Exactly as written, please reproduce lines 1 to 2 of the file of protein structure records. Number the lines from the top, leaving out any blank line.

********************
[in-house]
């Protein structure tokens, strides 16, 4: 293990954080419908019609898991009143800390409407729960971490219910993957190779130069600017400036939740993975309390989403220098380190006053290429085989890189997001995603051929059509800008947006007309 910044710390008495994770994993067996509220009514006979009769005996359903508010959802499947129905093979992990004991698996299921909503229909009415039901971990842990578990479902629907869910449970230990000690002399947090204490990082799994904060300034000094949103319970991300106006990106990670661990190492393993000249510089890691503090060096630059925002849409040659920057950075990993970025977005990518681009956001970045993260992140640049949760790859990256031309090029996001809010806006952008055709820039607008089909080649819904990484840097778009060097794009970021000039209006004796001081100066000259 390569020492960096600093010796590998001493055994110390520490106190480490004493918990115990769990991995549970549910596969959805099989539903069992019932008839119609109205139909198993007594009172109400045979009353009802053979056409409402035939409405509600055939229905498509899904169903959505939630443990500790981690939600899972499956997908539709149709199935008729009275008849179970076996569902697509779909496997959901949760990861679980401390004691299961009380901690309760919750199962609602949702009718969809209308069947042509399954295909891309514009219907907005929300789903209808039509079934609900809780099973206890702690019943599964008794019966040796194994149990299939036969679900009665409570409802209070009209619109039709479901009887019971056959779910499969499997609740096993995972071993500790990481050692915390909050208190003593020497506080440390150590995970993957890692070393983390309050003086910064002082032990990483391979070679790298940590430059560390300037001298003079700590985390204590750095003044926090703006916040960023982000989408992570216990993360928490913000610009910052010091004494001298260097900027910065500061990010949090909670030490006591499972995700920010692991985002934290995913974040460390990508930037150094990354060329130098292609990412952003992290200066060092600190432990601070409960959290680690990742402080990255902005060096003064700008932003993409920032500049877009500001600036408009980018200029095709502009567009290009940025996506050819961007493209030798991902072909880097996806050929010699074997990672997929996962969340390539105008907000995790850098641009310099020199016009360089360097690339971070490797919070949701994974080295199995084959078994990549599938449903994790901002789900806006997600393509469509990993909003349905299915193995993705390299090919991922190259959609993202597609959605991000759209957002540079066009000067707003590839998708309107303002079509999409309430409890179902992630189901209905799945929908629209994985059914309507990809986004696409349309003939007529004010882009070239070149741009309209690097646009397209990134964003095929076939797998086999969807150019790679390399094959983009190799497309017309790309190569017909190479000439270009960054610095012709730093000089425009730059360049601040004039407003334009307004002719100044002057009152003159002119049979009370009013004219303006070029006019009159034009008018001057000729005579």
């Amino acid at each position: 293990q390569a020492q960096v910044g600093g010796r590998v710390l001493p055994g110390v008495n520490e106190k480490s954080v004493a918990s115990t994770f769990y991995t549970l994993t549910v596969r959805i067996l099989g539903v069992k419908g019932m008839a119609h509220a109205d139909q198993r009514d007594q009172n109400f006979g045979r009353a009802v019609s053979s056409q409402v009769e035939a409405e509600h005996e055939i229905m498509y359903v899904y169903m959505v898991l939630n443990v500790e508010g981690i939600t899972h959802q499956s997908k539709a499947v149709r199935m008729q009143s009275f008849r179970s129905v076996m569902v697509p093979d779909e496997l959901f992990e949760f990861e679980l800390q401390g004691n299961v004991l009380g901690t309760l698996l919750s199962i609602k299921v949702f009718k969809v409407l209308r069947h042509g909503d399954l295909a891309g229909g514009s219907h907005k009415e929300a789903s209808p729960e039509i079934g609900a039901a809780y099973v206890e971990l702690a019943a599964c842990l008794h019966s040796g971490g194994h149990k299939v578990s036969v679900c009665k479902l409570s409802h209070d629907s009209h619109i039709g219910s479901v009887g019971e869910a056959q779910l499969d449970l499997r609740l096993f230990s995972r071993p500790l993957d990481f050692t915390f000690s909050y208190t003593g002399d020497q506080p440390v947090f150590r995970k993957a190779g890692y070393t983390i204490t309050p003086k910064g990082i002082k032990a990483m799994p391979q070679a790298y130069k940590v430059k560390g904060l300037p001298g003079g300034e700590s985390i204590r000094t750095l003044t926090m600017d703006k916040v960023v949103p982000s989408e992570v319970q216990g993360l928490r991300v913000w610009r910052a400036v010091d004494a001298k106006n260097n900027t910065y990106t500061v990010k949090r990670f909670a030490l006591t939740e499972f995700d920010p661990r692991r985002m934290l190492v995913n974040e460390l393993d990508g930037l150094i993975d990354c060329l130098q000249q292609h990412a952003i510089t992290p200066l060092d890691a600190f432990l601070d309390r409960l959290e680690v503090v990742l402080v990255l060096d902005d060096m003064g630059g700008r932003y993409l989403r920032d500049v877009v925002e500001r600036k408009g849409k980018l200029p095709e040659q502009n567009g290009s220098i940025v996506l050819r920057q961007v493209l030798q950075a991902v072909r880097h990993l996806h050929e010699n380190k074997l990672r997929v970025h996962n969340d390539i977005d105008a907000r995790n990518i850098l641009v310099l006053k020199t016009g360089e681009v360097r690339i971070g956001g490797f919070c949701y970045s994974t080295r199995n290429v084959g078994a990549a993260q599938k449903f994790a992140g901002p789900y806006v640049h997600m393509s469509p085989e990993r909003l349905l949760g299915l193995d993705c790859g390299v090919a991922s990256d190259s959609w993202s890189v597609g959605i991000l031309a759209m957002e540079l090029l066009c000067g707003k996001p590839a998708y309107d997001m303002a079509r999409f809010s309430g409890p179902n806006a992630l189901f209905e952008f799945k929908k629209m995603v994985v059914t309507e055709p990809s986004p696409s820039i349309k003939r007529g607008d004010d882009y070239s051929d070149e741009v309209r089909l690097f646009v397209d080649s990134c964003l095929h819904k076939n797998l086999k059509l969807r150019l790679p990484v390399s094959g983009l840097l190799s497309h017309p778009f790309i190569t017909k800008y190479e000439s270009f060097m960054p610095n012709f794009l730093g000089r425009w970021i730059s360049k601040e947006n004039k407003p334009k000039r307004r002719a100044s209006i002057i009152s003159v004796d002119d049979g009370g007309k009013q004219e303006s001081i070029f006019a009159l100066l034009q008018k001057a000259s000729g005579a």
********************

[in-house]
């Protein structure tokens, strides 16, 4: 293990954080419908019609898991009143800390409407729960971490219910993957190779130069600017400036939740993975309390989403220098380190006053290429085989890189997001995603051929059509800008947006007309 910044710390008495994770994993067996509220009514006979009769005996359903508010959802499947129905093979992990004991698996299921909503229909009415039901971990842990578990479902629907869910449970230990000690002399947090204490990082799994904060300034000094949103319970991300106006990106990670661990190492393993000249510089890691503090060096630059925002849409040659920057950075990993970025977005990518681009956001970045993260992140640049949760790859990256031309090029996001809010806006952008055709820039607008089909080649819904990484840097778009060097794009970021000039209006004796001081100066000259 390569020492960096600093010796590998001493055994110390520490106190480490004493918990115990769990991995549970549910596969959805099989539903069992019932008839119609109205139909198993007594009172109400045979009353009802053979056409409402035939409405509600055939229905498509899904169903959505939630443990500790981690939600899972499956997908539709149709199935008729009275008849179970076996569902697509779909496997959901949760990861679980401390004691299961009380901690309760919750199962609602949702009718969809209308069947042509399954295909891309514009219907907005929300789903209808039509079934609900809780099973206890702690019943599964008794019966040796194994149990299939036969679900009665409570409802209070009209619109039709479901009887019971056959779910499969499997609740096993995972071993500790990481050692915390909050208190003593020497506080440390150590995970993957890692070393983390309050003086910064002082032990990483391979070679790298940590430059560390300037001298003079700590985390204590750095003044926090703006916040960023982000989408992570216990993360928490913000610009910052010091004494001298260097900027910065500061990010949090909670030490006591499972995700920010692991985002934290995913974040460390990508930037150094990354060329130098292609990412952003992290200066060092600190432990601070409960959290680690990742402080990255902005060096003064700008932003993409920032500049877009500001600036408009980018200029095709502009567009290009940025996506050819961007493209030798991902072909880097996806050929010699074997990672997929996962969340390539105008907000995790850098641009310099020199016009360089360097690339971070490797919070949701994974080295199995084959078994990549599938449903994790901002789900806006997600393509469509990993909003349905299915193995993705390299090919991922190259959609993202597609959605991000759209957002540079066009000067707003590839998708309107303002079509999409309430409890179902992630189901209905799945929908629209994985059914309507990809986004696409349309003939007529004010882009070239070149741009309209690097646009397209990134964003095929076939797998086999969807150019790679390399094959983009190799497309017309790309190569017909190479000439270009960054610095012709730093000089425009730059360049601040004039407003334009307004002719100044002057009152003159002119049979009370009013004219303006070029006019009159034009008018001057000729005579």